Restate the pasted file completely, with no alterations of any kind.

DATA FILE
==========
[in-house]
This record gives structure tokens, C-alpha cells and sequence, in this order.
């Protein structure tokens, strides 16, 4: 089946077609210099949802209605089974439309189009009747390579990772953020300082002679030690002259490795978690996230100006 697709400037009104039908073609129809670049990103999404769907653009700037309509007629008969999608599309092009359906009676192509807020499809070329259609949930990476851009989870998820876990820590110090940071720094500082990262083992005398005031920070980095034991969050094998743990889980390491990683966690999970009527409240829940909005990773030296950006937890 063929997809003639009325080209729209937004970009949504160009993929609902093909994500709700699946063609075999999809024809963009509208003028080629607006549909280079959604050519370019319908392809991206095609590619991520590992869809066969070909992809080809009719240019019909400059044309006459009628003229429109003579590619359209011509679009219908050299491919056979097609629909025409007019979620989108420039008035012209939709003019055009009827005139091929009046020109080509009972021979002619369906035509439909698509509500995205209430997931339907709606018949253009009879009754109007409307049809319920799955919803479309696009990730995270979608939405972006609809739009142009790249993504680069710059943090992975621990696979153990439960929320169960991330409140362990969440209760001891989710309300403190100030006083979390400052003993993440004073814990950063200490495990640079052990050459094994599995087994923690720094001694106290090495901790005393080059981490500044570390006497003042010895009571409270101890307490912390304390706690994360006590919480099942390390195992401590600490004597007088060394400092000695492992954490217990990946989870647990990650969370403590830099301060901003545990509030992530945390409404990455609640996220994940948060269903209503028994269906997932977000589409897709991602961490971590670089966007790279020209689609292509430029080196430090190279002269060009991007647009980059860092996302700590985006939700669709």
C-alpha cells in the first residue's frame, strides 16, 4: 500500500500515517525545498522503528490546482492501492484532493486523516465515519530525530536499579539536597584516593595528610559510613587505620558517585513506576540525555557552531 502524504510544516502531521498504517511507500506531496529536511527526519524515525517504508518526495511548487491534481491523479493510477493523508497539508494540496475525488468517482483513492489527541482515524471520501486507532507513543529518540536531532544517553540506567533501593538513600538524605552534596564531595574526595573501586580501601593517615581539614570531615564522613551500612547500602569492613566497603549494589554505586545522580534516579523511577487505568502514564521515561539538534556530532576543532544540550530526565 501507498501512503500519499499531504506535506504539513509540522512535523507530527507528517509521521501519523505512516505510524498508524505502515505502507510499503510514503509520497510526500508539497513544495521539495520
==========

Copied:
[in-house]
This record gives structure tokens, C-alpha cells and sequence, in this order.
């Protein structure tokens, strides 16, 4: 089946077609210099949802209605089974439309189009009747390579990772953020300082002679030690002259490795978690996230100006 697709400037009104039908073609129809670049990103999404769907653009700037309509007629008969999608599309092009359906009676192509807020499809070329259609949930990476851009989870998820876990820590110090940071720094500082990262083992005398005031920070980095034991969050094998743990889980390491990683966690999970009527409240829940909005990773030296950006937890 063929997809003639009325080209729209937004970009949504160009993929609902093909994500709700699946063609075999999809024809963009509208003028080629607006549909280079959604050519370019319908392809991206095609590619991520590992869809066969070909992809080809009719240019019909400059044309006459009628003229429109003579590619359209011509679009219908050299491919056979097609629909025409007019979620989108420039008035012209939709003019055009009827005139091929009046020109080509009972021979002619369906035509439909698509509500995205209430997931339907709606018949253009009879009754109007409307049809319920799955919803479309696009990730995270979608939405972006609809739009142009790249993504680069710059943090992975621990696979153990439960929320169960991330409140362990969440209760001891989710309300403190100030006083979390400052003993993440004073814990950063200490495990640079052990050459094994599995087994923690720094001694106290090495901790005393080059981490500044570390006497003042010895009571409270101890307490912390304390706690994360006590919480099942390390195992401590600490004597007088060394400092000695492992954490217990990946989870647990990650969370403590830099301060901003545990509030992530945390409404990455609640996220994940948060269903209503028994269906997932977000589409897709991602961490971590670089966007790279020209689609292509430029080196430090190279002269060009991007647009980059860092996302700590985006939700669709």
C-alpha cells in the first residue's frame, strides 16, 4: 500500500500515517525545498522503528490546482492501492484532493486523516465515519530525530536499579539536597584516593595528610559510613587505620558517585513506576540525555557552531 502524504510544516502531521498504517511507500506531496529536511527526519524515525517504508518526495511548487491534481491523479493510477493523508497539508494540496475525488468517482483513492489527541482515524471520501486507532507513543529518540536531532544517553540506567533501593538513600538524605552534596564531595574526595573501586580501601593517615581539614570531615564522613551500612547500602569492613566497603549494589554505586545522580534516579523511577487505568502514564521515561539538534556530532576543532544540550530526565 501507498501512503500519499499531504506535506504539513509540522512535523507530527507528517509521521501519523505512516505510524498508524505502515505502507510499503510514503509520497510526500508539497513544495521539495520